Students enjoy south of the border visit

KINGSTON — For the 10th consecutive year, a small group of Spectrum Community School students enthusiastically packed their bags for a trip to Mexico.

Trip coordinators Phil Davis, Beth Mosely and 10 students departed for Mexico April 5, before returning home April 14.

Pupils making the trip to Mexico included Marissa Gagne-Roth, Melanie Fowler, Daniel Forrester, Casey Patterson, Steve Dowden, Ashley Markwick, Erin Mathieson, Kavi Fontes, Jennie Bennett and Kaui Lani. During the trip, students conducted an environmental workshop while working with a school and a local community environmental group during its stay in Calpulalpan, Tlaxcala.

Gagne-Roth was one of the few students who had visited Mexico in the past. Even so, this was her first time she actually was able to travel into the heart of the country.

“Where we stayed is a lot different than the town I went to on the border,” Gagne-Roth said. “On the border there was always people trying to sell you stuff and bargain with you. This time when I went it was totally different. We were totally immersed in their culture and stayed with their families. We became part of their community.”

Not only did they become part of the neighborhoods, they spoke the language as well.

“A lot of people there couldn’t understand English at all so we had to speak as much Spanish as could,” she said. “It was cool.”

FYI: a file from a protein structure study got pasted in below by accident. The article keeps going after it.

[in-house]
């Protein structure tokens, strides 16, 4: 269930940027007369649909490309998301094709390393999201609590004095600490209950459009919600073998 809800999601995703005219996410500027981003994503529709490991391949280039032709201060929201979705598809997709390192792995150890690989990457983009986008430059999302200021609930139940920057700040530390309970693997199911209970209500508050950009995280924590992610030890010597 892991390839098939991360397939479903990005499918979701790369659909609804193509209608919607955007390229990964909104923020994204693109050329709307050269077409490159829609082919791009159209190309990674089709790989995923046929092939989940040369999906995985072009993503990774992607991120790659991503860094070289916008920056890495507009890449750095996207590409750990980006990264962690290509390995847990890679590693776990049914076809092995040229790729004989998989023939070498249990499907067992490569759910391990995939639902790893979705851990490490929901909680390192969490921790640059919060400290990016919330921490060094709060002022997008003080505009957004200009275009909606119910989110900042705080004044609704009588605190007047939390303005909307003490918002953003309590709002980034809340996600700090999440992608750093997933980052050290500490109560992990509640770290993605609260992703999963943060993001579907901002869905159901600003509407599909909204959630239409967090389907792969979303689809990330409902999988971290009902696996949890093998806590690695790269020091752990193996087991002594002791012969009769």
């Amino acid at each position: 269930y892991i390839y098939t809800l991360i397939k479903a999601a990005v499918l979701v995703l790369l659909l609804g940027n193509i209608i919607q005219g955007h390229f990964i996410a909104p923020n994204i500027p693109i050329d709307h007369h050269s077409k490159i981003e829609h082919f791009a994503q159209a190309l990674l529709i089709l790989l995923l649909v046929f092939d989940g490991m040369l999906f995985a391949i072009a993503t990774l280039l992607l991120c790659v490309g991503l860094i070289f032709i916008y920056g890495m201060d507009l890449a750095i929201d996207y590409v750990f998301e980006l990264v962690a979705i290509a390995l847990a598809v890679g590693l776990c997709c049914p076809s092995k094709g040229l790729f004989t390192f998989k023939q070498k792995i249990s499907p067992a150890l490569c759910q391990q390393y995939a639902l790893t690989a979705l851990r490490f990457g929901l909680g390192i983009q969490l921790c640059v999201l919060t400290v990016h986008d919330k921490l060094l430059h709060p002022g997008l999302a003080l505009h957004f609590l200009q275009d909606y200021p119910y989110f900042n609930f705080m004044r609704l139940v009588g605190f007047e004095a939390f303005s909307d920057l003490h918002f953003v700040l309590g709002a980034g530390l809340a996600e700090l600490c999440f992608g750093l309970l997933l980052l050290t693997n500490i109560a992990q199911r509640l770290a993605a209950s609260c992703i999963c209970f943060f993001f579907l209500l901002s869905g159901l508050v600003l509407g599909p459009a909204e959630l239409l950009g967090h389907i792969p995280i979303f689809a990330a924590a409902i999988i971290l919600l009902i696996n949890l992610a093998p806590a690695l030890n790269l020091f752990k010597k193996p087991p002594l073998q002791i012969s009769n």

Lani saw firsthand how tight knit families are in Calpulalpan compared to those in other parts of the world.

“They have such a close bond with their family members,” Lani said. “While we were down there, they really accepted us and took us in as a part of their families. They got attached to us.”

Forrester’s favorite part of the trip was when the group made the two-hour trek to Mexico City.

“At first I was like ‘whoa’ when I first got there. It was so big,” Forrester said. “After awhile though I started to realize that it’s the same as any other big city. It’s not that different.”

Forrester even got an opportunity to experience part of everyday life for locals.

“There wasn’t enough room in one of the taxis so I rode the metro with the locals,” he said. “It was a great experience.”

While students were awed by the sights and sounds of Mexico City, Patterson said he most enjoyed spending time in countryside outside of Calpulalpan.

“It was about two hours away from (Calpulalpan) and was pretty much out in the woods,” Patterson said. “It was a really good escape and we were at about a 7,000 feet elevation. We got a chance to climb up the side of a mountain.”

Patterson discovered something he’d never seen before when he woke up in his dorm room during the early morning hours.

“When we woke up in the morning, you could see scorpions in the dorm room,” he said, adding that no one was terrified by the nocturnal visitors.

Davis said the trip was something students will remember for the rest of their lives.

“We made a connection with the people there,” Davis said. “We presented an environmental workshop that’s part of our human rights club. We saw museums, went to Mexico City and even camped out.”

All in all, the trip was an educational experience going beyond the doors of a classroom.

“It was a great cultural exchange,” he said. “We assimilated into their culture.”

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